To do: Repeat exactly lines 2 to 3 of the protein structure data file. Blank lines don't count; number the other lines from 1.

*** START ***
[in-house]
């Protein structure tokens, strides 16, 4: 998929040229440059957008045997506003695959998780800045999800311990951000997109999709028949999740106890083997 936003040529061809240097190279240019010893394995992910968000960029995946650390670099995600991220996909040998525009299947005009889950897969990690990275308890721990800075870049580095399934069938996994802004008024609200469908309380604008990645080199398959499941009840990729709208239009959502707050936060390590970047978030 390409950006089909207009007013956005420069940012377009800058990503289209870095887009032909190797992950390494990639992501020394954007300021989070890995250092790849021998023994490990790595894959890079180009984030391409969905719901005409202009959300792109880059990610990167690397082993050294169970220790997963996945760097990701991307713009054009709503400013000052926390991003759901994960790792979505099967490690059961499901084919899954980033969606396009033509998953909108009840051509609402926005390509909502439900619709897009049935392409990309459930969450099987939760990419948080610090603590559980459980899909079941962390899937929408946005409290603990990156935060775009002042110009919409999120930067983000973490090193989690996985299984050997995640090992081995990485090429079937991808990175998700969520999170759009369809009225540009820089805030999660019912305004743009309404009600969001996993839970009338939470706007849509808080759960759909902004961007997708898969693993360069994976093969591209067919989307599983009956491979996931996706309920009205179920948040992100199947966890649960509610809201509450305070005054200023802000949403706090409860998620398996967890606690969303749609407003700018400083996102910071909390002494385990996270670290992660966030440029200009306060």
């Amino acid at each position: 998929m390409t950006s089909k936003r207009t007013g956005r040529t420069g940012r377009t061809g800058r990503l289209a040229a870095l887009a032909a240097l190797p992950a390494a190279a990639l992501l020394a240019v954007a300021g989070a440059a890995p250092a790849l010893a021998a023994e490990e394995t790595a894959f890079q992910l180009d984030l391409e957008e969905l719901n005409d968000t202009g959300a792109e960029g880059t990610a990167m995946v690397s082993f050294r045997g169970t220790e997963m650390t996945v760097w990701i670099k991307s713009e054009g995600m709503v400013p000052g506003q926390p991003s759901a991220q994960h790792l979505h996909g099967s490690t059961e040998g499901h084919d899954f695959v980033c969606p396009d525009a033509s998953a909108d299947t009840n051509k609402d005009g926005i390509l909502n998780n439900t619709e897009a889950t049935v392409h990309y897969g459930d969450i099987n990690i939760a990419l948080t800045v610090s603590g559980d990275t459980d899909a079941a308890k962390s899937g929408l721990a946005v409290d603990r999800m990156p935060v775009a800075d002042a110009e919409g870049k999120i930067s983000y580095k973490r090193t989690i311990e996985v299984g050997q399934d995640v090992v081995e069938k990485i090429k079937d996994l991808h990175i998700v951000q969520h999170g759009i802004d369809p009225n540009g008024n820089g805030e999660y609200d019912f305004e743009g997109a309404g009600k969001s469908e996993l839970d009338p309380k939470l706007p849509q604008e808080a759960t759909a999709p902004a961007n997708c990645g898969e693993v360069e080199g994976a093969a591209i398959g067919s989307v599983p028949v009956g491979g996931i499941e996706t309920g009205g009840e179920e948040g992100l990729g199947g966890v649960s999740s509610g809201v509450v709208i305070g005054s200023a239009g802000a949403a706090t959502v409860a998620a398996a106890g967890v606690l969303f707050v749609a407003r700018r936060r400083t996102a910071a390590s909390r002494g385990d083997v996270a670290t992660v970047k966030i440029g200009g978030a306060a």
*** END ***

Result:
């Protein structure tokens, strides 16, 4: 998929040229440059957008045997506003695959998780800045999800311990951000997109999709028949999740106890083997 936003040529061809240097190279240019010893394995992910968000960029995946650390670099995600991220996909040998525009299947005009889950897969990690990275308890721990800075870049580095399934069938996994802004008024609200469908309380604008990645080199398959499941009840990729709208239009959502707050936060390590970047978030 390409950006089909207009007013956005420069940012377009800058990503289209870095887009032909190797992950390494990639992501020394954007300021989070890995250092790849021998023994490990790595894959890079180009984030391409969905719901005409202009959300792109880059990610990167690397082993050294169970220790997963996945760097990701991307713009054009709503400013000052926390991003759901994960790792979505099967490690059961499901084919899954980033969606396009033509998953909108009840051509609402926005390509909502439900619709897009049935392409990309459930969450099987939760990419948080610090603590559980459980899909079941962390899937929408946005409290603990990156935060775009002042110009919409999120930067983000973490090193989690996985299984050997995640090992081995990485090429079937991808990175998700969520999170759009369809009225540009820089805030999660019912305004743009309404009600969001996993839970009338939470706007849509808080759960759909902004961007997708898969693993360069994976093969591209067919989307599983009956491979996931996706309920009205179920948040992100199947966890649960509610809201509450305070005054200023802000949403706090409860998620398996967890606690969303749609407003700018400083996102910071909390002494385990996270670290992660966030440029200009306060």
């Amino acid at each position: 998929m390409t950006s089909k936003r207009t007013g956005r040529t420069g940012r377009t061809g800058r990503l289209a040229a870095l887009a032909a240097l190797p992950a390494a190279a990639l992501l020394a240019v954007a300021g989070a440059a890995p250092a790849l010893a021998a023994e490990e394995t790595a894959f890079q992910l180009d984030l391409e957008e969905l719901n005409d968000t202009g959300a792109e960029g880059t990610a990167m995946v690397s082993f050294r045997g169970t220790e997963m650390t996945v760097w990701i670099k991307s713009e054009g995600m709503v400013p000052g506003q926390p991003s759901a991220q994960h790792l979505h996909g099967s490690t059961e040998g499901h084919d899954f695959v980033c969606p396009d525009a033509s998953a909108d299947t009840n051509k609402d005009g926005i390509l909502n998780n439900t619709e897009a889950t049935v392409h990309y897969g459930d969450i099987n990690i939760a990419l948080t800045v610090s603590g559980d990275t459980d899909a079941a308890k962390s899937g929408l721990a946005v409290d603990r999800m990156p935060v775009a800075d002042a110009e919409g870049k999120i930067s983000y580095k973490r090193t989690i311990e996985v299984g050997q399934d995640v090992v081995e069938k990485i090429k079937d996994l991808h990175i998700v951000q969520h999170g759009i802004d369809p009225n540009g008024n820089g805030e999660y609200d019912f305004e743009g997109a309404g009600k969001s469908e996993l839970d009338p309380k939470l706007p849509q604008e808080a759960t759909a999709p902004a961007n997708c990645g898969e693993v360069e080199g994976a093969a591209i398959g067919s989307v599983p028949v009956g491979g996931i499941e996706t309920g009205g009840e179920e948040g992100l990729g199947g966890v649960s999740s509610g809201v509450v709208i305070g005054s200023a239009g802000a949403a706090t959502v409860a998620a398996a106890g967890v606690l969303f707050v749609a407003r700018r936060r400083t996102a910071a390590s909390r002494g385990d083997v996270a670290t992660v970047k966030i440029g200009g978030a306060a």